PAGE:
Thursday, January 29, 2015

Blackout - When the lights go out.

 I find it interesting when two books have the same or similar title. This new one is by Madeleine Henry and should not be confused with Connie Willis's story.

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I do not like books with stories that don't end within the book. I want each and every book to have a story arc complete with introduction, crises, climax, and conclusion. Not that everything in the book must be solved within that book.  A trilogy or series does not lend itself to answering all questions to all things. I do enjoy trilogies or even series. I loved The Lord of the Rings, for instance, but I don't like books that simply cut the story off. Connie Willis, an author I love and respect, did this with one of her recent book duos, Blackout and All Clear.  I was so angry I almost threw the book across the room. This is something many writers do nowadays but it feels like a cheat, a way to sell one story twice or more. The Hungry Games is a good example of how stories can be a trilogy but still have a story arc for each book. Another example are most TV series. There is the background, overall story, but each episode has a story that usually finishes within that episode. Exceptions, of coarse, are Soap Operas and shows meant to be like Soaps. Harry Potter series had a plot, a crisis. a climax, and a conclusion in each of the seven books. 

Blackout, Madeleine Henry's new novel does not have a story arc. So, though I know there is more to come, the story drops instead of having a finish for this book. It is enough not to want to read another but…… then there is Henry's writing.

Madeleine Henry has an easy writing style that is not only easy to read and engaging but is truly captivating. Every scene, each character, each dilemma is so full-bodied that the reader can do nothing but live the story. And there you are, anxiously waiting for the next step in this enthralling dystopia tale of young love and terrible consequences.

About the book:

Star and Phoenix are best friends, having grown up together in Dark DC, where there is no electricity, little food, no warmth, and a wall separating the few people left in the southern US from the people that have it all in the north US. They both are coming of age and feelings for each other are beginning to bud when everything changes. Star's family needs electricity for her sickly brother but the only way to get it is to trade herself to the people north of the wall. 

Phoenix, afraid to lose Star and feeling he must protect her at all costs, surrenders himself as well. It is on the other side that they learn the electricity they traded themselves for is not a sure bet. First they must win a competition with 48 other young people from the south.

Oh, yes, I can hear it. This is another Hungrer Games, isn't it? No, Henry has a more complex tale to tell and the game is the only point where these two tales meet. Phoenix and Star have to learn why the southerners are being brought into the north and what terrible secret is everyone hiding from them.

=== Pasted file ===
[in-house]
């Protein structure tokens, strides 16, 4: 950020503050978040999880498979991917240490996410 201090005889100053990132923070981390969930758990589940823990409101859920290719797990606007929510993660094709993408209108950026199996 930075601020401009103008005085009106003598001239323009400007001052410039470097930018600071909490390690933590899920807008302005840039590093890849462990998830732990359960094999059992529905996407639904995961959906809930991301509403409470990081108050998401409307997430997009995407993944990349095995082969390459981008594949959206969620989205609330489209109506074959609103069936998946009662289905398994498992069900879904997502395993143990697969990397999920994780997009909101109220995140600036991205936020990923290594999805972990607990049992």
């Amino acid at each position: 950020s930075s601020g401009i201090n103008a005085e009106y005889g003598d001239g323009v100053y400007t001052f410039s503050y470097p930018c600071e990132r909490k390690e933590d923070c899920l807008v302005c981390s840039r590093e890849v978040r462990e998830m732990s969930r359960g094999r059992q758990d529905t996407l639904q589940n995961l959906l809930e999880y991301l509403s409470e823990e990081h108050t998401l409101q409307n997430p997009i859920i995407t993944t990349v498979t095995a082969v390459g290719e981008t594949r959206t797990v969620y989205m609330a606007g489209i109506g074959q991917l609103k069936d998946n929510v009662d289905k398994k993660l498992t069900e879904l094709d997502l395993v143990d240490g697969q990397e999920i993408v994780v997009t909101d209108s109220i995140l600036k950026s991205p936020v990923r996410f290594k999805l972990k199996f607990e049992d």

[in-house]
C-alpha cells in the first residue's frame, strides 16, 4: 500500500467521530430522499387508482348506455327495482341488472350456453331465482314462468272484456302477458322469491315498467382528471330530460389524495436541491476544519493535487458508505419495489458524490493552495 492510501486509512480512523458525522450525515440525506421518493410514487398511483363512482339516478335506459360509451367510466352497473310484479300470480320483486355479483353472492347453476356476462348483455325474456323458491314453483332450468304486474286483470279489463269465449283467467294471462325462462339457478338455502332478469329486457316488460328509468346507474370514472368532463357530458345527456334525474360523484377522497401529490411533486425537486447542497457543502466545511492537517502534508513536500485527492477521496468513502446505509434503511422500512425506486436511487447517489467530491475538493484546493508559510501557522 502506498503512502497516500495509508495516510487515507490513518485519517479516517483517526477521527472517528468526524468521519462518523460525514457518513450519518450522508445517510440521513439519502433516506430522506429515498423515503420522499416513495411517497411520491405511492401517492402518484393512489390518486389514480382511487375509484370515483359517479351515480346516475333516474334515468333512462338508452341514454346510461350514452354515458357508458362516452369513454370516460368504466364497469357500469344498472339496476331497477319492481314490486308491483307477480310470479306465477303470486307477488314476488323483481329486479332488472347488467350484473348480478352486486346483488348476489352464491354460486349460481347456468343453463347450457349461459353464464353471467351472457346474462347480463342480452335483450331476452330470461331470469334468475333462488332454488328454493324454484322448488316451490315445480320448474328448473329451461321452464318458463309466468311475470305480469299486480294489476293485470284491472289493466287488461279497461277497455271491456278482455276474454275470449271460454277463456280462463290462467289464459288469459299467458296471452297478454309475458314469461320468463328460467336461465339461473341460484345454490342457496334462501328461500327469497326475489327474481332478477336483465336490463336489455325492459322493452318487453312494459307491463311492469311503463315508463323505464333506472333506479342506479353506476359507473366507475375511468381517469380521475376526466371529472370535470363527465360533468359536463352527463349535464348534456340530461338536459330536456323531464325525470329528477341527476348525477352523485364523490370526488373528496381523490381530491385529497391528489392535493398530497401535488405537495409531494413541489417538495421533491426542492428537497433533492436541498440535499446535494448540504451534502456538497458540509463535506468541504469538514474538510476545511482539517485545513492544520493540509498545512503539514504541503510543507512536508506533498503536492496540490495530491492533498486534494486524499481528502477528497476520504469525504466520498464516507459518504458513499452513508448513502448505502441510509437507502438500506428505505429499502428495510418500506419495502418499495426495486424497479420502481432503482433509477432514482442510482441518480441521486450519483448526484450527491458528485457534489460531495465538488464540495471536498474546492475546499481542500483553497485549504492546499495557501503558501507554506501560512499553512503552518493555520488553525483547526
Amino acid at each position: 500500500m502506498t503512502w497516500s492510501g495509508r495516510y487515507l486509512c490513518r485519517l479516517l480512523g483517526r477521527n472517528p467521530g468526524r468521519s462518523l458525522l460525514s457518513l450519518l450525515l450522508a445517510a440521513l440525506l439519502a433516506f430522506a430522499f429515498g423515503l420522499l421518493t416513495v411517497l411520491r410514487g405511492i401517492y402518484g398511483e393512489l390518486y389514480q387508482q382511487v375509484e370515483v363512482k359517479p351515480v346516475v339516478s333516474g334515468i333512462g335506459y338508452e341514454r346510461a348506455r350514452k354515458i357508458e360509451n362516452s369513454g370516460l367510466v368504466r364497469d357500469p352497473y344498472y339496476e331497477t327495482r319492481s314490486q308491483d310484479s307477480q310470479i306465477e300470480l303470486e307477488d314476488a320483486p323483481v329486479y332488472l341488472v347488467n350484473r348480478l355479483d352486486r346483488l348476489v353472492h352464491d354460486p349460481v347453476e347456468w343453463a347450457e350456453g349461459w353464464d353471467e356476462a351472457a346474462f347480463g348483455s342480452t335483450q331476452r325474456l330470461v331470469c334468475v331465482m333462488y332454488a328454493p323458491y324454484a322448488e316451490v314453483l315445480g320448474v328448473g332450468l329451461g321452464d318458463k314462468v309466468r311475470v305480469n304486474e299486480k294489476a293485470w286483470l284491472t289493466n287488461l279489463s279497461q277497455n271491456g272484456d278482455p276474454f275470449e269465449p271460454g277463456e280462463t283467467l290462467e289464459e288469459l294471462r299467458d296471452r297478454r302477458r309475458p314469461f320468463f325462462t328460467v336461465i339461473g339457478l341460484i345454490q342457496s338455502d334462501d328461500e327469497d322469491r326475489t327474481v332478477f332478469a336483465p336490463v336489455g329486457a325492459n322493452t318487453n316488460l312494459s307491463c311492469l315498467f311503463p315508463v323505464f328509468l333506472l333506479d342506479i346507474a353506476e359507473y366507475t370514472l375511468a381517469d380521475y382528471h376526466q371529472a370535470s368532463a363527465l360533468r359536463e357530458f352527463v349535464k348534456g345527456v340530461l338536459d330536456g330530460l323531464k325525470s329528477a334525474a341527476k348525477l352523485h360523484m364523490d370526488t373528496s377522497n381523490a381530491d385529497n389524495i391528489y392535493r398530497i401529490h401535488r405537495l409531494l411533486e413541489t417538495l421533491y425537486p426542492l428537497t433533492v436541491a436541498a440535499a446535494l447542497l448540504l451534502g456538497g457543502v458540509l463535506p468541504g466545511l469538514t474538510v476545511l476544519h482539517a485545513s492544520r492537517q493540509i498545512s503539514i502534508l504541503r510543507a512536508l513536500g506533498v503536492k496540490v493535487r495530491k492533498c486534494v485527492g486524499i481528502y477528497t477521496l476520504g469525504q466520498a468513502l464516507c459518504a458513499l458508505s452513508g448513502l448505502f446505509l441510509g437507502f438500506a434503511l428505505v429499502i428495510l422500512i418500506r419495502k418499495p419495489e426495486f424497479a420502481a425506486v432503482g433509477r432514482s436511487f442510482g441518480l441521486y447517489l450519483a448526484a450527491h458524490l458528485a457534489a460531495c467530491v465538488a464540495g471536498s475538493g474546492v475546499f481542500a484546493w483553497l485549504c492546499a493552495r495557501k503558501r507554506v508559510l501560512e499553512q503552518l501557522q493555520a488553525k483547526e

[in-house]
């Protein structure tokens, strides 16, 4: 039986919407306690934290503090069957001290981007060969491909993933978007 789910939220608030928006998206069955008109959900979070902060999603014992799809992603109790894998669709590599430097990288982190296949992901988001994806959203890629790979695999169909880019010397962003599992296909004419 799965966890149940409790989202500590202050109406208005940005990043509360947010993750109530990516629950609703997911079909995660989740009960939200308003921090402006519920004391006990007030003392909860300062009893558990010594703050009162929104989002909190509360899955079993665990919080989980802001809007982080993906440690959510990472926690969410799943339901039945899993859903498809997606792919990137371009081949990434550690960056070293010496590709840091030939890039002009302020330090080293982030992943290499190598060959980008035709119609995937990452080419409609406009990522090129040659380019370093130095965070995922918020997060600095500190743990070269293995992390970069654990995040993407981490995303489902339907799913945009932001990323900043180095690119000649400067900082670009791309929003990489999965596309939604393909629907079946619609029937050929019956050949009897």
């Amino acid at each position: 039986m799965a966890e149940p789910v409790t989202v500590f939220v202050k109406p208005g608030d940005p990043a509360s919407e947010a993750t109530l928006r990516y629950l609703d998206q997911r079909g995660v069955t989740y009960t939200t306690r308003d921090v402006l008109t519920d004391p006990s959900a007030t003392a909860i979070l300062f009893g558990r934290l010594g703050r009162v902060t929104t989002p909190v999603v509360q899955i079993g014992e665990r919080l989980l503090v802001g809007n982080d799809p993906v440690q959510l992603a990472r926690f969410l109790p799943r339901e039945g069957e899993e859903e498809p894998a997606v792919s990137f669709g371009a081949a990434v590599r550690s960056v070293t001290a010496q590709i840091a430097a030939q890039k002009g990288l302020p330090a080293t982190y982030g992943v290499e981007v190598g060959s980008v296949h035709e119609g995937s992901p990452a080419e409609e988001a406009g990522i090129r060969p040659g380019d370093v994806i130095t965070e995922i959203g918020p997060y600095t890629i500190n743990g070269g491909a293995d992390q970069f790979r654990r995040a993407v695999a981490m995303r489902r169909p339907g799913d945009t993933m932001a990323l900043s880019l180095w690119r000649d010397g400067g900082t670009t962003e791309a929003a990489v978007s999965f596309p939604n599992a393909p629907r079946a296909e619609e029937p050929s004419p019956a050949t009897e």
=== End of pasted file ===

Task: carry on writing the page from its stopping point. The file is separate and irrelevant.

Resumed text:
My Take

Ben Bova said that good science fiction takes one impossible fact, then weaves a consistent story around that impossibility. To me, in Blackout, Henry's 'impossible fact' was that a group of people with all kinds of resources and books never figured out how to generate enough electricity to keep warm. Electricity once known, is not that difficult. Compare that to something like the Hunger Games by Collins where the ruling class kept a thumb on the people or The Healing Crystal by Poague where people were afraid to come out because of the sickness, and one has to wonder why. But this is the one impossibility or near impossibility Henry runs with and, as Bova said is necessary. She weaves an engaging tale. There is another 'impossible' fact within this tale. A massive wall shows up cutting the north of the US from the south. Okay, we will live with two such facts because, to be honest, Henry's writing style is simply that good. Henry has promised me that the sequel will have a story arc within the book. I look forward to that!

Another problem with the book is a few continuity errors. Most readers don't see those but to me, it can hurt a books chances of being a 'you've got to read this' book. And yet, I find myself so taken by the writing, it is hard to fault the book for small inconsistencies.

Now for the things I truly liked:
The writing is great. From almost the first page, Henry's style captivated me and I didn't want to put the book down. The characters are full, believable with interesting problems, motivations, and spirits. I would read her future stories and probably look forward to more. Henry knows how to capture a feeling, a scene, and a situation, releasing gently onto the readers so they may experience all of it to the fullest. 

Recommendation: For anyone who enjoys YA science fiction and dystopia, who is willing to purchase another book to get to the end of the tale. Good for all ages.

1) The link to BLACKOUT on Amazon is:

2) The link to BLACKOUT on Goodreads is:

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